PubCrawl Podcast: Crafting Characters – Narrative Arc & Change

This week JJ and Kelly conclude their Crafting Characters series with NARRATIVE ARCS. Apologies for sounding scatterbrained; JJ was up until the wee hours trying (and failing) to kill a video game boss while Kelly has the plague.

Subscribe to us on iTunes, Stitcher, Soundcloud, or use this feed to subscribe through your podcast service of choice! If you like us, please, please, please leave a rating or review, as it helps other listeners find the podcast. We cherish each and every one of you who have taken the time to leave us feedback; you’re the stars in our sky!

Show Notes

  • What distinguishes a novel from shorter forms of fiction is the trajectory of narrative change. The “point” of a novel is transformation.
    • Either a character transforms, or the world around the character transforms.
    • Transformation and evolution are not necessarily consistent; sometimes characters backslide, or the world loses ground.
  • Not only do characters and the world transform, but the reader transforms as well.

What We’re Working On

  • Kelly is still catching up on agenting stuff (when not dying of the plague) and trying to figure out how to update her manuscript wishlist.
  • JJ had a breakthrough on her current WIP!

What We’re Reading/Books Discussed

Off Menu Recommendations

What You’re Asking

In the podcast, you talk about leaning on archetypes in queries to help define the story at a glance. How explicitly do you recommend writers call out relevant archetypes in queries?
—Allison Kade

The point of a query is to give a general sense of premise, character, stakes, and the hint of a narrative arc. You don’t need to tell us the entire story, just an idea of where it’s going. Explicitly calling out archetypes can veer into “book report” query, so it’s not necessary. Knowing what archetypal narrative your story falls into will help shape the query, but if you say it, you’d be telling and not showing.

What You’re Saying

★★★★★
For Aspiring Authors or Ya Know…
—AE Beckham

Heard about this podcast through my coworker Mike who’s a friend of the two hosts and I’m so glad he told me about and that I started listening. It’s given me such a wealth of information about the publishing world and how to write a book that it’s made me so excited to start editing the first draft of my book! I love Kelly and JJ’s back and forth rapport that only 2 really good fr tends can have while talking about something they’re passionate about, it makes things that sound boring at face value (the ins and outs of publishing) really interesting and fun to learn about. Thank you so much for this podcast!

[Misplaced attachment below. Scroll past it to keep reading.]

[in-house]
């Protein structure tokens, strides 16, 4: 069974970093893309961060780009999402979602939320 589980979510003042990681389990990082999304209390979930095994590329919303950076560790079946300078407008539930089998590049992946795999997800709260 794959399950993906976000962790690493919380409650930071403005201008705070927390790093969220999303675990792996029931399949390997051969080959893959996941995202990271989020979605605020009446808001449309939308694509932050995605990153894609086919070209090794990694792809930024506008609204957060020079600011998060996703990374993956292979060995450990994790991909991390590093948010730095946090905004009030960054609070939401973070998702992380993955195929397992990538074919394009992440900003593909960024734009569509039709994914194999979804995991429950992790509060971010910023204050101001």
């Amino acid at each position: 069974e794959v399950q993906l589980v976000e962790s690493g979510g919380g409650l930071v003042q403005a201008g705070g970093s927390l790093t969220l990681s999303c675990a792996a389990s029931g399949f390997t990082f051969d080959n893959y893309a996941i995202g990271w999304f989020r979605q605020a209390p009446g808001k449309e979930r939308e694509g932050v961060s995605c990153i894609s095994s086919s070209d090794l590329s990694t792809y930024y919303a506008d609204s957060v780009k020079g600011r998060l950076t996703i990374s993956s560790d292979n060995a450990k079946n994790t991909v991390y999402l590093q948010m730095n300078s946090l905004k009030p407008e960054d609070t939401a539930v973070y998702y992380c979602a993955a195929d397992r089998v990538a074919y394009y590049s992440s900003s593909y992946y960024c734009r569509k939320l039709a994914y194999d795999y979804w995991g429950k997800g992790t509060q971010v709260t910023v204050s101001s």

Thank you, AE, and thank you, Mike!

*PubCrawl alumna

That’s all for this week! Next week we will be talking about the publishing industry again with Publishing Relationships. So as always if you have any questions, feel free to leave them in the comments below, send us an ask on Tumblr, or tweet using the hashtag #askpubcrawl!

One Response to PubCrawl Podcast: Crafting Characters – Narrative Arc & Change

  1. Emma Feb 5 2018 at 10:35 pm #

    Hi Kelly and J.J.!

    I love your podcast. I’ve been an avid Pubcrawl listener since I binged the first 16 episodes on a day trip to London to pet cats at Dinah’s Cat Cafe back in 2016. (Re-listening to episodes, I still get flashes of Hyde Park and Camden!) Every week for the past two years, I’ve looked forward to downloading new episodes on Thursdays.

    For the first time in two years, I have questions about a topic this podcast hasn’t covered yet, and so I was wondering if you could do a Publishing 301 (or this might be a Publishing 601) on industry fairs/festivals like the Bologna Children’s Book Fair in March and the Frankfurt Book Fair in October. I would also be happy just to have them covered as a listener question at the end of an episode.

    My questions:

    Who *really* goes to them?
    What happens at them?
    How are they used to gain buzz for books?
    How are books sold at them?
    How helpful are they in selling or promoting books?
    Are they mostly for industry networking?

    You’ve covered fairs and festivals that are more targeted for writers and fans, but these sorts of fairs seem to be geared more exclusively for publishers/agents, which makes them all the more mysterious.

    Thanks so much for making this podcast. As I gear up to go on submission, I’m re-listening to all of your submission and contracts episode, and it is a huge help in calming a lot of anxiety about the future. It’s less of an unknowable abyss. And not only do I know more about what might happen, but I know that whatever happens, I’ll be ready for it.

    I can’t wait to listen in next week!

Leave a Reply